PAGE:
OW: The way he combines and overlays the woodwinds, that’s a very Britten-esque thing. But it’s certainly not typical Britten. It was probably just a job he was given. He was paid $300 for it and gave over the rights completely.
MH: Orchestrations of Les Sylphides can be so lumbering. The piano pieces are much more delicate.
OW: I guess from Fokine’s point of view, he thought that using an orchestra gave the music the right dream-like quality. People have tried to perform the ballet to solo piano and it doesn’t work. It doesn’t support the whole picture of the ballet. It needs those extra colors. I’ve also heard a version for piano and orchestra, and that doesn’t work either.
MH: How are you enjoying the Koch Theatre? ABT last performed there in the seventies, when it was still the New York State Theatre.
OW: I’ve been very happily surprised. The acoustics are quite different from the Met. As much as we love the Met, it’s not ideal for symphonic music. The resonance in the hall is sometimes a little more than we would like. I’ve been pleasantly surprised by how delightful the sound is. There’s much more clarity in the strings. And of course City Center [where the company usually holds its fall season] has a tiny pit. Almost half of it is underneath the stage. The last time we did Gong, we had to put the two pianos backstage because we couldn’t fit them in the pit.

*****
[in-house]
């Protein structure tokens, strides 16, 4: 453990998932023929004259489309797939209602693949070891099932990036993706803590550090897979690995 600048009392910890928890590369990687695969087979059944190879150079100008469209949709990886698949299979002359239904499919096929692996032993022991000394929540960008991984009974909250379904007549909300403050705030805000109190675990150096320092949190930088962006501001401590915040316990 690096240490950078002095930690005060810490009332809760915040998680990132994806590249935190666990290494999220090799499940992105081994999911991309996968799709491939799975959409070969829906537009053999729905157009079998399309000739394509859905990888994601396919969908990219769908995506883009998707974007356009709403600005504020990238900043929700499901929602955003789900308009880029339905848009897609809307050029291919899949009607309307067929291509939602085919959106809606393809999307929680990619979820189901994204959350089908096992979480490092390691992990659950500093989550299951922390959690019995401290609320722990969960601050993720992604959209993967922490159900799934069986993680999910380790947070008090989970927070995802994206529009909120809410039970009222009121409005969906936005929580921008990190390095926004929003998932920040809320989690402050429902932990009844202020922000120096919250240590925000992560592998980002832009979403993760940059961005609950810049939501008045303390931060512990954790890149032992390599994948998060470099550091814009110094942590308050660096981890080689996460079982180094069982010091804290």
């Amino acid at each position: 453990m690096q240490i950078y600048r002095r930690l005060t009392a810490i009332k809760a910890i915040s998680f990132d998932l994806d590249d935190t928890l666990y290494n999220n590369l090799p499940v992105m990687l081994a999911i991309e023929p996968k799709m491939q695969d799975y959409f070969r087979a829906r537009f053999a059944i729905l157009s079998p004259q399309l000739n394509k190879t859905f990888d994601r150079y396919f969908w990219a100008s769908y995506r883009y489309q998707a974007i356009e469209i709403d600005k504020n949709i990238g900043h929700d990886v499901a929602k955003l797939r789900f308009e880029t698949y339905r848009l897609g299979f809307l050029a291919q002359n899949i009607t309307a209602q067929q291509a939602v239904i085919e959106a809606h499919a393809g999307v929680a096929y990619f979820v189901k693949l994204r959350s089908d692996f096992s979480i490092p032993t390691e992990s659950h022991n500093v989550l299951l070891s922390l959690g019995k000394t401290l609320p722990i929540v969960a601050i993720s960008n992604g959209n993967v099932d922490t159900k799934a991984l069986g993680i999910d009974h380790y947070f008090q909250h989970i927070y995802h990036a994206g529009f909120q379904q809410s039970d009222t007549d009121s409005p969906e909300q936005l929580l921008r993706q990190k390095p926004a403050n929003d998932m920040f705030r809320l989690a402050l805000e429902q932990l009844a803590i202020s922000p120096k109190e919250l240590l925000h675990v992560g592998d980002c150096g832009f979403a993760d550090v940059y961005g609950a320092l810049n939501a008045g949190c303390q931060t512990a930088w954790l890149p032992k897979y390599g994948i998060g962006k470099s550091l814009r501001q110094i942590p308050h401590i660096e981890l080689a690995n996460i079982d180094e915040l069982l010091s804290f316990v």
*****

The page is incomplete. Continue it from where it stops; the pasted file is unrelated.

MH: The dancers’ steps are much more quiet at the Koch.
OW: Ooooh yes. [Laughs.] I was concerned about that with Twyla’s Bach Partita [which is accompanied only by a solo violin]. I’ve seen an old video from the Met, and the toe shoe noise… I can’t imagine what that was like for the violinist. The difference, of course, is that at the Koch, the dance floor is built into the stage, it doesn’t get laid on as it does at the Met. And how about that Charles Yang [the young violinist who is accompanying the revival of Bach Partita]? I’m incredibly impressed with him. He has everything, including the temperament to deal with the fact that the work was choreographed to a particular interpretation of the Partita [Jascha Heifetz’s]. I think he brings his own quality to the music, but he is willing to try things. He knows it all from memory, but because he’s accompanying dancers he brings in the score on his Ipad. He plays it all in the dark. The fingerboard is completely in the dark. Twyla loves it. It’s very unique what he does.